BRACKETS have two main uses (For further discussion, see Abdo  and Burgat .) 1. Using brackets inside parenthetical comments: [ ] 2. Using brackets to insert information into a quotation: Miss Lee reports that “The other day a child in the reception class [kindergarten] in Myatt Gardens told me a story about September 11.”
SLASH has two main uses on/off switch and/or a pass/fail class 1. Using slashed in paired terms: / 2. Using slashes with dates and fractions : 10/31/2009 - October 31, 2009 1/2 15/16
QUOTATION MARKS “ ” “Quoting one is plagiarism. Quoting many is research.” Smile with us!
QUOTATION MARKS have six main uses 1. Using quotation marks for titles of short works to indicate: - the name of a show or exhibition; “ ” “Goya’s Last Works,” at the Frick, isn’t large. - the titles; “The Making of Americans” was a work that Stein evidently had to get out of her system.
QUOTATION MARKS have six main uses 2. Using quotation marks to indicate you are using a word as a word: “ ” And by “malignant” and “addictive” I do not mean evil or hypnotizing. With computers, italics can replace quotation marks.
QUOTATION MARKS have six main uses 3. Using quotation marks to indicate technical terms and words from other languages: “ ” As I explain in the pages that follow, we come from a tradition of “free culture” - not “free” as in “free beer” (to borrow a phrase from the founder of the free software movement), but “free” as in “free speech”, “free markets”, “free trade”, “free enterprise”, “free will”, and “free election.”
QUOTATION MARKS have six main uses 4. Using quotation marks to indicate direct quotation: “ ” David Foster Wallace believes that “fiction writers as a species tend to be ogles.”
QUOTATION MARKS have six main uses 5. Using quotation marks to indicate speech: “ ” The woman asked me, “Would you be interested in full-time elf or evening and weekend elf?” 6. Using quotation marks to show irony: To quantify the “”benefit” side of the equation, a dollar amount is assigned to each saved human’s life.
APOSTROPHES have two main uses 1. Using apostrophes to make contractions: ’ I am = I’m you are = you’re we have = we’ve I would = I’d she is = she’s do not = don’t 2. Using apostrophes to make possessives: Discovery Channel’s news reality television show is Last One Standing. Remember the difference between it’s and its: It’s = it is Its = the possessive form of the pronoun it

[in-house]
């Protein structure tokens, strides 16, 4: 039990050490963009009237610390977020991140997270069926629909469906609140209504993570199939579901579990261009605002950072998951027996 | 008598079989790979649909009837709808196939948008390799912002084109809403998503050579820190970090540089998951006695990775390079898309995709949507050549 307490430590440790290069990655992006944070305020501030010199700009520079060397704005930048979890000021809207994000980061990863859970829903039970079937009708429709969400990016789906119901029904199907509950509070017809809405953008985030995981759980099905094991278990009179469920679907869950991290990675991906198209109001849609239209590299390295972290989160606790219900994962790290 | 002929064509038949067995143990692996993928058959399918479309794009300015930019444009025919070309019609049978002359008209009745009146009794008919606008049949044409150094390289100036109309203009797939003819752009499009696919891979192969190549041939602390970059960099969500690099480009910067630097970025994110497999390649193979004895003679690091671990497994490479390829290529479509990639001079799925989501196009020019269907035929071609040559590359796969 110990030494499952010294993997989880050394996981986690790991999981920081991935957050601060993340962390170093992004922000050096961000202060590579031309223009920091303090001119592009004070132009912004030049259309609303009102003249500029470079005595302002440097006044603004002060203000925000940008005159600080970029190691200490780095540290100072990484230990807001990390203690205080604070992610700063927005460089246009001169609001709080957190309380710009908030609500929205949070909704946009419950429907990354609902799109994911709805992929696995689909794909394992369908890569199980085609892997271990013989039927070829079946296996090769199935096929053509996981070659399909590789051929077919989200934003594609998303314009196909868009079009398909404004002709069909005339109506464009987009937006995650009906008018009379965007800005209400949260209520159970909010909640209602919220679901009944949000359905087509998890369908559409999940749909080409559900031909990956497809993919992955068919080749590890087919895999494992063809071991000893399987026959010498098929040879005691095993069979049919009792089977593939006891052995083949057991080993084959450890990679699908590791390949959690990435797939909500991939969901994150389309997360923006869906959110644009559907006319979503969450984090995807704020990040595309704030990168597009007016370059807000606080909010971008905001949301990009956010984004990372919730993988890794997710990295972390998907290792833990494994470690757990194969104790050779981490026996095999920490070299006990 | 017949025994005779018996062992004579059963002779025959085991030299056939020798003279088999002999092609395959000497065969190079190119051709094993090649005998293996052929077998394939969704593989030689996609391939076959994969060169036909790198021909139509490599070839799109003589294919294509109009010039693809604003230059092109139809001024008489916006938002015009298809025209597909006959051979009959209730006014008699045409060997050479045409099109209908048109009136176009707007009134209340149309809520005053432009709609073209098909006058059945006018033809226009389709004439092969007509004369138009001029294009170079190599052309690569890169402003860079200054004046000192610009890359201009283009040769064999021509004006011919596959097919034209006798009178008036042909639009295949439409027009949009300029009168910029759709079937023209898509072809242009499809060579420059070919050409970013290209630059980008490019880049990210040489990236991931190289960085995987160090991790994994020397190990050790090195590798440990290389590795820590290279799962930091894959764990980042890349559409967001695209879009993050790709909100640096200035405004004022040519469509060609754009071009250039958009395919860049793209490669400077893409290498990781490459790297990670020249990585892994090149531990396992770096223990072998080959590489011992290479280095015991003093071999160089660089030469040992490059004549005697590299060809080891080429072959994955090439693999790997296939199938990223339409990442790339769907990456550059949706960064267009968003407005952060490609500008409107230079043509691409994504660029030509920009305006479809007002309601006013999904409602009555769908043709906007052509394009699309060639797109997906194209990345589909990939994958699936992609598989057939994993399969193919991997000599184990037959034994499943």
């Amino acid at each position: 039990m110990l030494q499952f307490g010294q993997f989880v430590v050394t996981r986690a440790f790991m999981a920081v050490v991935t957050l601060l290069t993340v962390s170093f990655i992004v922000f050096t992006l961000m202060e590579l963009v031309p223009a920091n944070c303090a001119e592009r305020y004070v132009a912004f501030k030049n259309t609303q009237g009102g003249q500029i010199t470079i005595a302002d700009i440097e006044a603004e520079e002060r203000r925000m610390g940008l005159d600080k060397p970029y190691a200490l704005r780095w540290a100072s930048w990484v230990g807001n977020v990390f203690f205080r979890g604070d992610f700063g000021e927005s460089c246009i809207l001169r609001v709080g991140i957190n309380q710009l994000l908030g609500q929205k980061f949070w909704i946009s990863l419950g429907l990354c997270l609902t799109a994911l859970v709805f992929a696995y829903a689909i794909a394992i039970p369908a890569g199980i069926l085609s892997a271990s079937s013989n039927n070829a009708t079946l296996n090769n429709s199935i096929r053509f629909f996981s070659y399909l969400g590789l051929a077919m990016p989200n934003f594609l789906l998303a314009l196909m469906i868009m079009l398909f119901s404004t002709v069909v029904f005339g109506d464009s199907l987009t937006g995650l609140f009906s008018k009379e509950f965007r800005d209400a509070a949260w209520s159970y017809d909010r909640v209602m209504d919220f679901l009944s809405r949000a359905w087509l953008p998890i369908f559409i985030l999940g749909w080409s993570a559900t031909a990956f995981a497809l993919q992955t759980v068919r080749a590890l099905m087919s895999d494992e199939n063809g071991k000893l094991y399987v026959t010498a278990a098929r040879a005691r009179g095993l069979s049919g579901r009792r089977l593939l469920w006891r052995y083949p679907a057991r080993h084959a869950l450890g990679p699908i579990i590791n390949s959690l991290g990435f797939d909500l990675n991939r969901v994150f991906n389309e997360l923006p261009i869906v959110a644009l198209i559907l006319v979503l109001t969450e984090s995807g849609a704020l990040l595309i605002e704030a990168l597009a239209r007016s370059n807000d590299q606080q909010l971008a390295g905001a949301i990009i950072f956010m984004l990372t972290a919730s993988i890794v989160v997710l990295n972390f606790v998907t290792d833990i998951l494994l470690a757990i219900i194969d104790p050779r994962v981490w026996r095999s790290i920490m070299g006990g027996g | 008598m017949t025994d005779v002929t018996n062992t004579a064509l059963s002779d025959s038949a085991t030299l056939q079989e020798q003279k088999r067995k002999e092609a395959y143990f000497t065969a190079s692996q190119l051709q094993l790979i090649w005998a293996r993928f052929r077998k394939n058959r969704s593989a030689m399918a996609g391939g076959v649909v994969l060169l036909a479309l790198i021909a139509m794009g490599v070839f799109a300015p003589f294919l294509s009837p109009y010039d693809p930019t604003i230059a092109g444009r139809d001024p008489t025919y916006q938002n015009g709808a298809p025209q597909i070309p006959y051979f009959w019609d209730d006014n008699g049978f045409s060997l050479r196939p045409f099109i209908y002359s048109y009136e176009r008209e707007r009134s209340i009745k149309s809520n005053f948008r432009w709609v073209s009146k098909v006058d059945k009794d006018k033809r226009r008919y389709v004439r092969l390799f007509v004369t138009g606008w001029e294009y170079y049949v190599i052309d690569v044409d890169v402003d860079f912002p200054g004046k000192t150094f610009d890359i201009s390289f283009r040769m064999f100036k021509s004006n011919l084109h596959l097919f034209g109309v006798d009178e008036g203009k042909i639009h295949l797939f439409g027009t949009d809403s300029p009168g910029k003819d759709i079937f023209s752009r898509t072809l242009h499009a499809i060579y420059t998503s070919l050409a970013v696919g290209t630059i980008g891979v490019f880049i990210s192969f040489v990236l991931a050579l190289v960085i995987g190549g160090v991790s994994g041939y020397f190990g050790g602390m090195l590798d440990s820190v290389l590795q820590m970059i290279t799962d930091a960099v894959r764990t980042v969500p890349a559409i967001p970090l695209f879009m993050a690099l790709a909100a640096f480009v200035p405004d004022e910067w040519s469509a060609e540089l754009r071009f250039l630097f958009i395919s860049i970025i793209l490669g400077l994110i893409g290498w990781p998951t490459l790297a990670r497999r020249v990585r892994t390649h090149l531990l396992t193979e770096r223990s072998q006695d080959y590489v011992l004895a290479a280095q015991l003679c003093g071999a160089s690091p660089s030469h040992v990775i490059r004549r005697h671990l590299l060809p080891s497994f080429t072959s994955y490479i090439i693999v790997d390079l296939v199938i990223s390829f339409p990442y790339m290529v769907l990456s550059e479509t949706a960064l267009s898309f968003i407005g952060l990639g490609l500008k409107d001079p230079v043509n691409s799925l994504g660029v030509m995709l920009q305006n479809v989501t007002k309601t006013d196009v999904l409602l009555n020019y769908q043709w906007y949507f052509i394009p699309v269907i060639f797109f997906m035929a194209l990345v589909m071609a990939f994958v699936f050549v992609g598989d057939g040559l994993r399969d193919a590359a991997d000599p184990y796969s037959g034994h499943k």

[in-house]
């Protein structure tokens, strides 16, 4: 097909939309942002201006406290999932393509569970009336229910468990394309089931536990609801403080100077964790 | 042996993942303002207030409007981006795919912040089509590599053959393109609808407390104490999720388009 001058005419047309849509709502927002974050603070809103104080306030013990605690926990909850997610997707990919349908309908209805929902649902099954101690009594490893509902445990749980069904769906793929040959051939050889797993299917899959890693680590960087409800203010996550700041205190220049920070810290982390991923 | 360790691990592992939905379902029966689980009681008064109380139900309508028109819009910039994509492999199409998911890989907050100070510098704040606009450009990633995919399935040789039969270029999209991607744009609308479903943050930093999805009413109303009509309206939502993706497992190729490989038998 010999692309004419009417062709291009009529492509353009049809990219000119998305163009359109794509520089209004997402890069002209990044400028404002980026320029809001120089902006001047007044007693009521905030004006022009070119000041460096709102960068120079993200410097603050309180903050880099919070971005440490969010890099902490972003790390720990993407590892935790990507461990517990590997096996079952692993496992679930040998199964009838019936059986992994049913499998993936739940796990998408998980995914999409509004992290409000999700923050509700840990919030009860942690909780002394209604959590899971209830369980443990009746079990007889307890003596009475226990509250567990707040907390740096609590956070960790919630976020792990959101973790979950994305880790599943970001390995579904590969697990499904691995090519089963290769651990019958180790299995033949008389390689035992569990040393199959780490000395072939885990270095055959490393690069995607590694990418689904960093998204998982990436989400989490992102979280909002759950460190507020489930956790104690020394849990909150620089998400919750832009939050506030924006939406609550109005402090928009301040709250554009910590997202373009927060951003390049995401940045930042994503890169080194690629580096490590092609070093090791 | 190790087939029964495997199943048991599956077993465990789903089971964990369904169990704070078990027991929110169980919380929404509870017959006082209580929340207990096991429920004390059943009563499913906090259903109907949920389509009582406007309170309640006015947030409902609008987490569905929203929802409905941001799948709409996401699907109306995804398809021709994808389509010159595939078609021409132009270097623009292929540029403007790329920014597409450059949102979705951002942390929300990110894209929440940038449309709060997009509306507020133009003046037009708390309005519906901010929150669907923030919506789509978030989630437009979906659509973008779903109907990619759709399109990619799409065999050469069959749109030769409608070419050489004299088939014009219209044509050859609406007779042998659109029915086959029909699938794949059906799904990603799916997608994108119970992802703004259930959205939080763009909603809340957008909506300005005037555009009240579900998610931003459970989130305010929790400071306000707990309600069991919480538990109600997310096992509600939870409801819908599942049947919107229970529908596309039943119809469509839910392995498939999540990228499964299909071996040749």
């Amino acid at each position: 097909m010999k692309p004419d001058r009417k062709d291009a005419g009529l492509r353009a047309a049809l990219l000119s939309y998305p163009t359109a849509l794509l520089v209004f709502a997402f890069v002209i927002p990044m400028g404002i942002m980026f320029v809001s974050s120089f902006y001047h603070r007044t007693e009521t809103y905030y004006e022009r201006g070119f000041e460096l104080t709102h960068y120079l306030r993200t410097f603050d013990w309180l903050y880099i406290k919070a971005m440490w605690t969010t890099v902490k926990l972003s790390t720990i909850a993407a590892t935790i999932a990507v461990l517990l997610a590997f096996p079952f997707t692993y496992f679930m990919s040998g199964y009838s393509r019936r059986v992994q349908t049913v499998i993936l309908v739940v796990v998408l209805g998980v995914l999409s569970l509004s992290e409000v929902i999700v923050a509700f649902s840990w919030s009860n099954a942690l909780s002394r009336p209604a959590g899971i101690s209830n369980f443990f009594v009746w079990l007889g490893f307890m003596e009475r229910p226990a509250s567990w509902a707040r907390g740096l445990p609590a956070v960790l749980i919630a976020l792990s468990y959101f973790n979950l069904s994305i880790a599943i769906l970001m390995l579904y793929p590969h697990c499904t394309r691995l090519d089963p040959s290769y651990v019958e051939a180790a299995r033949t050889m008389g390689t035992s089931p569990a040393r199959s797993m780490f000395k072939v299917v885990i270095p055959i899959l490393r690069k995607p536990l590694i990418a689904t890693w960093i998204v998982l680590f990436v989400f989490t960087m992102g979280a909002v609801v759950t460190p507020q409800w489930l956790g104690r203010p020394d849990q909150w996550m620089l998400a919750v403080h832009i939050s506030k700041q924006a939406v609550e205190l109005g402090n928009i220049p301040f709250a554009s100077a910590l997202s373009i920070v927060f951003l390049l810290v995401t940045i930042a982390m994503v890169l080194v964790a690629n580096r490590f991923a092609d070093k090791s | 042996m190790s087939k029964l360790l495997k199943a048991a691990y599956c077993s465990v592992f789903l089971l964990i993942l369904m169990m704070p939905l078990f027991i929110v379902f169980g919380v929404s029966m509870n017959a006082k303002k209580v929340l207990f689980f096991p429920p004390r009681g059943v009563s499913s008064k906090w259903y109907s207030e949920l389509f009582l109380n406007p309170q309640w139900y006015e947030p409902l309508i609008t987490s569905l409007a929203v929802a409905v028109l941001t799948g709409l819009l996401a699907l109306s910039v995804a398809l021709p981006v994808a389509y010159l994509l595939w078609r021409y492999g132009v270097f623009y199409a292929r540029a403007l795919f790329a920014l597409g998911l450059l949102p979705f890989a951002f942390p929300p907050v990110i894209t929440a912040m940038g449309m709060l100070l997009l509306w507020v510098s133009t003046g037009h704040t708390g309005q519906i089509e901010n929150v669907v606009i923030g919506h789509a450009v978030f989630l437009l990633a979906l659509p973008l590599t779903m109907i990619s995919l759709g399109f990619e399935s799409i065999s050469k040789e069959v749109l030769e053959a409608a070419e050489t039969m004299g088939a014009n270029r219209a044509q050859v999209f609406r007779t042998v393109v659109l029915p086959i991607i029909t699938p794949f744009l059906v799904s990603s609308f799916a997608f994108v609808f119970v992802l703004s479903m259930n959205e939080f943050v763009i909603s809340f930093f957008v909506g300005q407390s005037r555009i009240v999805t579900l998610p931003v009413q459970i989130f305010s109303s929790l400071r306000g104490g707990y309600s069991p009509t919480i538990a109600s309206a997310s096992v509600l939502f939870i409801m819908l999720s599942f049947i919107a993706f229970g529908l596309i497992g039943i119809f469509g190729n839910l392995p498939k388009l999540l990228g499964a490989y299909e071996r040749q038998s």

PERIODS have two main uses Mon. = Monday Mr. = Mister Co. = Company etc. = etcetera Inc. = Incorporated St. = Street 1. Using periods with some abbreviations: John F. Kennedy W. J. Mitchell a.m./am = ante meridiem If an abbreviation is of names, put a space after each period. If an abbreviation is of other words, do not put spaces after the periods.
PERIODS have two main uses 2. Using periods to the end sentences that make statements or commands: The basic genre that World of Warcraft belongs to is called the massively multiplayer online game, or M.M.O. Remember! If a sentence ends with an abbreviation, do not put another period at the end of the sentence: Water buffalo do not exist in Africa.
PERIODS have two main uses She told me to walk as far as the corner. (At least, I think that’s what she said.) Remember! If you put a complete sentence inside parentheses, end the sentence with a period inside the parentheses: Remember! If parentheses contain less than a complete sentence, do not give them any end punctuation: The toxins are mostly made up of 5-nucleotidase and phosphodiesterase, which are cytotoxins (which kill cells and tissue) and result in local necrosis (tissue death).
? QUESTION MARKS have two main uses He asked how the test had gone. 1. Using question marks to the end sentences that are questions: 2. Using question marks to show doubt about dates and numbers: Tin this photograph, Reynolds is seen with his mother in 1928 (?). But! Don’t use question marks in indirect questions: What is education?
! EXCLAMATION POINTS have one main uses Help! Don’t touch that burner! Using exclamation points to indicate to readers that a sentence carries emotional weight:
1. Analytical Reading: Capitals and Numbers / Stephen Reid. The Prentice Hall Guide for College Writers. - P. 548. 2. Be ready to take a test on Punctuation and Mechanics. Homework
Lecture 3: E-mail: [email protected] bagumyan.at.ua KISS – Keep it Short and Simple Questions? Thanks a lot